Researchers use Microsoft’s Kinect to intrusively diagnose childhood medical symptoms

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With the recent release of open source PC drivers and Microsoft’s official SDK (Software development kit) for Kinect, researchers are being given the opportunity to adapt the technology to their individual needs. Controlling a robot is nothing new, but give that robot an operating room, a scalpel and your femoral artery and things start to get a little more interesting.

This concept of alienating the device is exactly what Microsoft is pushing for, so it is no surprise that researchers, in a collaboration between the Institute of Child Development, the University of Minnesota Medical School and the College of Science and Engineering, are now aiming to utilize the power of Kinect as a way to observe and analyse abnormal movements and behaviours in children such as autism, attention-deficit disorder and OCD.

Take several Kinect cameras, station them around a small room and then monitor the behaviour of a child playing with toys in an unobstructed state. The Kinect video feed is then sorted into data by open-sourced software, tweaked to the demands of researchers and then presented to doctors.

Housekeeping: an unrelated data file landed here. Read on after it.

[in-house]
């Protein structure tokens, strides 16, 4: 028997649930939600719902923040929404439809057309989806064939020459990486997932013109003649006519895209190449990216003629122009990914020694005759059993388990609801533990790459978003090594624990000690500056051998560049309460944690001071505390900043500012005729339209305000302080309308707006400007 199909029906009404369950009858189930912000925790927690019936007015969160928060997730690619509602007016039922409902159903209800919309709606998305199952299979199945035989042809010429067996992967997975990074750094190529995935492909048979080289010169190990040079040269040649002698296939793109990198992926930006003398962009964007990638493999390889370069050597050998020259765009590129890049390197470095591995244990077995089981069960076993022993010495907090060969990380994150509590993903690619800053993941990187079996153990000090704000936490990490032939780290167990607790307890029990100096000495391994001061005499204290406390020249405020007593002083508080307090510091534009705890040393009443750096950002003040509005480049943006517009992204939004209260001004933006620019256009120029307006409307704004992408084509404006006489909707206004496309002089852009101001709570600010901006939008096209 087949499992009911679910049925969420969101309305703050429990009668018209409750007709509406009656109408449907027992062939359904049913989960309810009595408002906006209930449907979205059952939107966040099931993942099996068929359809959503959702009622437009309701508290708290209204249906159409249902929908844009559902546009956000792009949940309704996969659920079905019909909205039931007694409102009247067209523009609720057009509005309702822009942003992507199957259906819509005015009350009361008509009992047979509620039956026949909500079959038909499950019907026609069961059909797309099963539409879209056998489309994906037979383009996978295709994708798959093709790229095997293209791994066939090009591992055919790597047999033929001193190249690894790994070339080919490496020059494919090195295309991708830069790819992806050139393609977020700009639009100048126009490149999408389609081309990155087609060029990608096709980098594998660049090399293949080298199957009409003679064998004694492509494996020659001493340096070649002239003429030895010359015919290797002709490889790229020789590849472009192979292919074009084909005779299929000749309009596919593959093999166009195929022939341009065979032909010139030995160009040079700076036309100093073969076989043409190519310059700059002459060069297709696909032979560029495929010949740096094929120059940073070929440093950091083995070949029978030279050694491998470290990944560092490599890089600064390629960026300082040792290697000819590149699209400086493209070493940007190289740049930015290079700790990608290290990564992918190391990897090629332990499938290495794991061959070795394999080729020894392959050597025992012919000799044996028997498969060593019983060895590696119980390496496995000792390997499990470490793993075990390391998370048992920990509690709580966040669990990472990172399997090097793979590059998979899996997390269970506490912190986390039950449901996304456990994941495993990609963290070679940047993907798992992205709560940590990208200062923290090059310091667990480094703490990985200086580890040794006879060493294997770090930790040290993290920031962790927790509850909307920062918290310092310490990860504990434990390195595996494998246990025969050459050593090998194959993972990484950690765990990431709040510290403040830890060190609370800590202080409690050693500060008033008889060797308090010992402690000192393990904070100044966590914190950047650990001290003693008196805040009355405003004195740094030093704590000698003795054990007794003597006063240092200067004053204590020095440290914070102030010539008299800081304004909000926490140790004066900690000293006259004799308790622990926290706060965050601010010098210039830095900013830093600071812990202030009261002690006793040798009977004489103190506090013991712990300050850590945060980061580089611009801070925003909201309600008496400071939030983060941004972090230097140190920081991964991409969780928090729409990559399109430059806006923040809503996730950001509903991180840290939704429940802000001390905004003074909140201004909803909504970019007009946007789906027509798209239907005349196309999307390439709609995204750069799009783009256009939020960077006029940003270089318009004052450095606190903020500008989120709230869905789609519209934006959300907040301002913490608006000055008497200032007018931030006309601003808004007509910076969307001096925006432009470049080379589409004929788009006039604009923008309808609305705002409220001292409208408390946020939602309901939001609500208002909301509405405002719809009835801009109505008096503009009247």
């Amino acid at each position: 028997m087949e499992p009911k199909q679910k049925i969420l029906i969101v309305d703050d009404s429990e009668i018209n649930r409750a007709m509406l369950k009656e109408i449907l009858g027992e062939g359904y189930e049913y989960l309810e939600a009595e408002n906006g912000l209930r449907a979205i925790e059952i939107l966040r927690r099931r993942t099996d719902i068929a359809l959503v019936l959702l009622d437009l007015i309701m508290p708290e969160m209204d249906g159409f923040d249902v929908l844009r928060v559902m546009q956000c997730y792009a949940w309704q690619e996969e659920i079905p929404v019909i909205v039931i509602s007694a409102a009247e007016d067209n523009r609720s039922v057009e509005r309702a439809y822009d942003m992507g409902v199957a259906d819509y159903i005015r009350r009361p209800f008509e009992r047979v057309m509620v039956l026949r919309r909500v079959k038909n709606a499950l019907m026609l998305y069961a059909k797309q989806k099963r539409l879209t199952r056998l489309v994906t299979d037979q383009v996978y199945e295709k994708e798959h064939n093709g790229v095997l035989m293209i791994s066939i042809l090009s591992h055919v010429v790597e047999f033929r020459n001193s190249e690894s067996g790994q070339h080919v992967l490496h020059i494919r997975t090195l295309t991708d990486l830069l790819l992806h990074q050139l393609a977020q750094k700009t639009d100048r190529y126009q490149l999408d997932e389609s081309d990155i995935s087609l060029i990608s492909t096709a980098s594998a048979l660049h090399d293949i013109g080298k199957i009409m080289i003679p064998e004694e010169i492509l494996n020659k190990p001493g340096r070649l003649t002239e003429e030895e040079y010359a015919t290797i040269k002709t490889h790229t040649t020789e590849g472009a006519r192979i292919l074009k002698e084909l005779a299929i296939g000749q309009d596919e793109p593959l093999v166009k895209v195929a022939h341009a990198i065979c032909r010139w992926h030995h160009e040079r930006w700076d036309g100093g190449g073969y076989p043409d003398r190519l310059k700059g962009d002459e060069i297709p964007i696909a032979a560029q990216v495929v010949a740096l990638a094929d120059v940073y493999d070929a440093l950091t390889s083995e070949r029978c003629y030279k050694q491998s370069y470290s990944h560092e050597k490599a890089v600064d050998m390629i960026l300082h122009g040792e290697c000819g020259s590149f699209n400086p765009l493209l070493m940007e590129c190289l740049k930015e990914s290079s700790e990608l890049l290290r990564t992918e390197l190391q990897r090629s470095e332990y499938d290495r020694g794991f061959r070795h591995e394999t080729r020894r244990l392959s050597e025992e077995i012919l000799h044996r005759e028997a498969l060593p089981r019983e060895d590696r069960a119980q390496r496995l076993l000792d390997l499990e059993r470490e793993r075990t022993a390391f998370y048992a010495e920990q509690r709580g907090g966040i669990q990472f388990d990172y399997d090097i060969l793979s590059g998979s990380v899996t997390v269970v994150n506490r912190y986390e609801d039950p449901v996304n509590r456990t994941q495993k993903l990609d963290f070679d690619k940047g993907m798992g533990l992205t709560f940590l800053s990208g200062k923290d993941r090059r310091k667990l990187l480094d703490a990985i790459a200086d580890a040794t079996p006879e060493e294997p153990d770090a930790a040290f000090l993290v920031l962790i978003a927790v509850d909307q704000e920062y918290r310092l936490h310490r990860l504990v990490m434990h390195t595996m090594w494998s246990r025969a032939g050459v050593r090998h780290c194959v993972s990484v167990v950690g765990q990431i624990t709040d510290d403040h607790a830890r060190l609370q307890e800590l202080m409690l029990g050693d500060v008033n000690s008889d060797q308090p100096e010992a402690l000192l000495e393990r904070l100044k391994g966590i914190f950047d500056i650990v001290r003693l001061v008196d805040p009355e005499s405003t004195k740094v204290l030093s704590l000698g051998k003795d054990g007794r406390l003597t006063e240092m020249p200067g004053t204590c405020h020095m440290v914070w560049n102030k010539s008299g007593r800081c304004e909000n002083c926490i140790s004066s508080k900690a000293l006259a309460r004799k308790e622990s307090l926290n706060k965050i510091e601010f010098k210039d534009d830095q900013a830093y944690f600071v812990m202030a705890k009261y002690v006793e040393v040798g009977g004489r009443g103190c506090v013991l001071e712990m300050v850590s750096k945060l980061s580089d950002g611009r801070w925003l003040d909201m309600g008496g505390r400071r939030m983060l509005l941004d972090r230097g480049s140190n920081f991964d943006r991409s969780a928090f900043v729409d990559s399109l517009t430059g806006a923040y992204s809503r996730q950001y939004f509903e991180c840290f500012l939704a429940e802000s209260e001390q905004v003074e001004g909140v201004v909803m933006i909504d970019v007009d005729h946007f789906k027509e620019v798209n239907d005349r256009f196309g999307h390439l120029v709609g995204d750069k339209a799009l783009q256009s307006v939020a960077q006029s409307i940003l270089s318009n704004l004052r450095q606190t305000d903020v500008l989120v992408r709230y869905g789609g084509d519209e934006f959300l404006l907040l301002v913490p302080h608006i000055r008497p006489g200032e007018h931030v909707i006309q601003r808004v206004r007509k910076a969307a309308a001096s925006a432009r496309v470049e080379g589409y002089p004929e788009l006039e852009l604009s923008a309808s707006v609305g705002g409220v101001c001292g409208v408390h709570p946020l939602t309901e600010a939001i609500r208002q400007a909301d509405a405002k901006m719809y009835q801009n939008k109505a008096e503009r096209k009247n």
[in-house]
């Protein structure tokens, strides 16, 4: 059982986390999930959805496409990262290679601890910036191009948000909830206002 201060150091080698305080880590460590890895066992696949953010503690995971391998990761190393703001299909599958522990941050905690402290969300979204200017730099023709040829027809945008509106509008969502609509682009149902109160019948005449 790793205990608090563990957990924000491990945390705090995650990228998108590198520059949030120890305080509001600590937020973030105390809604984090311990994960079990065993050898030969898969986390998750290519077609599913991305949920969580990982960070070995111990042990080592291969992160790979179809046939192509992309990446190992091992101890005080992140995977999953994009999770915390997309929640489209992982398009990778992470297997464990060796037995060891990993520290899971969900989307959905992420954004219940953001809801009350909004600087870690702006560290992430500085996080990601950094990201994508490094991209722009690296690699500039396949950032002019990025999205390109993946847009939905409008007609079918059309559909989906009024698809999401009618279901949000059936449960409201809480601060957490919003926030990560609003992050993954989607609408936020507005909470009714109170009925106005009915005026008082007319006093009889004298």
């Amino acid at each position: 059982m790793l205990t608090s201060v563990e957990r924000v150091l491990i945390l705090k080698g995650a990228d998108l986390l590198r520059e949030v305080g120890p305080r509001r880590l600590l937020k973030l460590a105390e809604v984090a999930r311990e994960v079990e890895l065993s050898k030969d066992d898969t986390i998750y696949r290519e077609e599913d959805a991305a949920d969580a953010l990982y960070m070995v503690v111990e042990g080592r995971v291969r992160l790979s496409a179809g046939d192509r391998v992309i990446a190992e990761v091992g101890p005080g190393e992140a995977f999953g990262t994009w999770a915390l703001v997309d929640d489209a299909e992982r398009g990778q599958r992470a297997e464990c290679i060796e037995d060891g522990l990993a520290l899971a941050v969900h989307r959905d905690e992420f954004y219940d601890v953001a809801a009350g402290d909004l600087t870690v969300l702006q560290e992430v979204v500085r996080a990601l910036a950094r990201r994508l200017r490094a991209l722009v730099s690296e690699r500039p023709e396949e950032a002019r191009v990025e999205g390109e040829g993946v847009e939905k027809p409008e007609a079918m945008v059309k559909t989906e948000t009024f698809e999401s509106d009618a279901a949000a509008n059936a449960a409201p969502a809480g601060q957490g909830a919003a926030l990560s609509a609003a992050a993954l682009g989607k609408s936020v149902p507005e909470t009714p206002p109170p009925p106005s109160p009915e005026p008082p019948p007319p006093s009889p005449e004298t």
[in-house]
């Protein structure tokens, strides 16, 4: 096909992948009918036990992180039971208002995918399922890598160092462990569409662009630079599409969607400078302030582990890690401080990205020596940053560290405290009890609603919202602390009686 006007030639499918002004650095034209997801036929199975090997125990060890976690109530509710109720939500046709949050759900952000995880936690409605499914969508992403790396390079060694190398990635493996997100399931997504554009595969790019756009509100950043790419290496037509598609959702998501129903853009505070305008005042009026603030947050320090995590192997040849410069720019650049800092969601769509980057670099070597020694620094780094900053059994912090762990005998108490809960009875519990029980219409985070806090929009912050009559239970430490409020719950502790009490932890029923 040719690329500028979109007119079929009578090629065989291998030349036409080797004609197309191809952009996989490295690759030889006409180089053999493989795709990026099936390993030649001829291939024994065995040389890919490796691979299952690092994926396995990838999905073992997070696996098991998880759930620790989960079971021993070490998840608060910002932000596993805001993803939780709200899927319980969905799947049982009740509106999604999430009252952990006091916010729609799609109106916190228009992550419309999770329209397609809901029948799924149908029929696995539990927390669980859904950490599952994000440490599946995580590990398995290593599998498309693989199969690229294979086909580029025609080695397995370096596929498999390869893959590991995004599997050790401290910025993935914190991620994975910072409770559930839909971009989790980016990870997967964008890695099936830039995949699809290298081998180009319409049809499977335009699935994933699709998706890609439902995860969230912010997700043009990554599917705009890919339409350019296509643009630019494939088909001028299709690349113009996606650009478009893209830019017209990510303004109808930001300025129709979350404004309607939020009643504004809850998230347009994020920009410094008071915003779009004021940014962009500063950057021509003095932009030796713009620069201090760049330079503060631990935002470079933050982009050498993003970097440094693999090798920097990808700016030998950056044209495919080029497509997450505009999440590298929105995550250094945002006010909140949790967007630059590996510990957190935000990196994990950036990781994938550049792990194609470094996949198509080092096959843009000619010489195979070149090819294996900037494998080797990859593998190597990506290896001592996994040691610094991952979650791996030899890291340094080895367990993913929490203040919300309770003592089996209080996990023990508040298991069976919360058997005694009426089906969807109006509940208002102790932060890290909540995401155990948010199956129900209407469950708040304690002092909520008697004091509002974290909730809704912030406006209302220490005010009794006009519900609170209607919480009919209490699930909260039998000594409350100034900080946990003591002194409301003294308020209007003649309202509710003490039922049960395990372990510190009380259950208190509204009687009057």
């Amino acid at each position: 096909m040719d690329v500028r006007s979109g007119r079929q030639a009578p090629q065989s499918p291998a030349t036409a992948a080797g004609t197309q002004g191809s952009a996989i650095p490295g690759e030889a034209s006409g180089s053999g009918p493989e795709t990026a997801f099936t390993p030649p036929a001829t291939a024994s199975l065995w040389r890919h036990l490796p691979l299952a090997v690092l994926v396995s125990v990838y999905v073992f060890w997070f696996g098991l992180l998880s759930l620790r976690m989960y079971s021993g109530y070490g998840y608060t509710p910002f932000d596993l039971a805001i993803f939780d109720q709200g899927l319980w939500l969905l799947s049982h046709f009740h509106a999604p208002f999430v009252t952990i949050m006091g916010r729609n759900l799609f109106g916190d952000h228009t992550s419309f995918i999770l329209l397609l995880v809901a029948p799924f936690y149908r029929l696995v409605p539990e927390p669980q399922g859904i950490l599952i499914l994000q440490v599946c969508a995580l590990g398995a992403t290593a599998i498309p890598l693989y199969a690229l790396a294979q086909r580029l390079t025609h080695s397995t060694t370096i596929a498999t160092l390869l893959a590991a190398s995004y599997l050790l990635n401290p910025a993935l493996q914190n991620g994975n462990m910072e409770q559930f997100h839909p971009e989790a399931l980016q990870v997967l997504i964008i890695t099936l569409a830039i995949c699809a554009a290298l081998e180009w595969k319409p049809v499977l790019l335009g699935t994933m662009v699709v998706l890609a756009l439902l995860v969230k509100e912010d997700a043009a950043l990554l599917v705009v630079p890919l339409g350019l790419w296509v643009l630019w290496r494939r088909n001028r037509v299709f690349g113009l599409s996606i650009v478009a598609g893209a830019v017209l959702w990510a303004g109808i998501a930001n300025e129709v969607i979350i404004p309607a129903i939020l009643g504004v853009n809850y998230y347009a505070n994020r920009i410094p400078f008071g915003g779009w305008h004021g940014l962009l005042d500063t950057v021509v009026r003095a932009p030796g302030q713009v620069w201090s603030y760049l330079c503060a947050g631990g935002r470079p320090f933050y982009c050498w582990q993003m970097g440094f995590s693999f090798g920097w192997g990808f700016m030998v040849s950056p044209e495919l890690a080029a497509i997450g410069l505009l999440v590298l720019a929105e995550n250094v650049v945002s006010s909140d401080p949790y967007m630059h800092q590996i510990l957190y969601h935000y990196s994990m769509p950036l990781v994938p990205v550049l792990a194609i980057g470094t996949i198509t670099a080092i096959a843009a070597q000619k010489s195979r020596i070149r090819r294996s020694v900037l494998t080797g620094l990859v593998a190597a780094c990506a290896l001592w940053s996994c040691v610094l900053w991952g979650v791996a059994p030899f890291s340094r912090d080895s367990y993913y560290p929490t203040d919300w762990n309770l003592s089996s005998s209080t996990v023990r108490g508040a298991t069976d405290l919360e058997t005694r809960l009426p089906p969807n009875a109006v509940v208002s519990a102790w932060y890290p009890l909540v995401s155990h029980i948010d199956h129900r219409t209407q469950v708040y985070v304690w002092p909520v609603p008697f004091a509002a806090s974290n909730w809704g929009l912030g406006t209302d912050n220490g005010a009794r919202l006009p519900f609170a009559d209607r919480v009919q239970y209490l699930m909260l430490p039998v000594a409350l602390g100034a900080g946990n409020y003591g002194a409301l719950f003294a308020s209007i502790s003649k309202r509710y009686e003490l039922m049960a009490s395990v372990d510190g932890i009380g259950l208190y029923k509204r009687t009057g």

Traditionally, these observations were carried out by humans with video cameras. But now, with the recent 3$ million National Science Foundation grant they have at their disposal, lead researcher and professor Nikolaos Papanikolopoulos says the Kinect-based observation and analysis could take the subjectivity out of this process.

Not only could this result in significant savings over traditional diagnostic methods and procedures, but also over similar observation systems that can cost over $100,000 and prevent the need to attach intrusive sensors to the child.

With the official SDK for Kinect only released earlier this month (spring for non-commercial use) there are still a few technological kinks to iron out of the system. According to Papanikolopoulos, hopes are high that test will begin within the next six months.

Source: NECN

Last Updated: March 17, 2011

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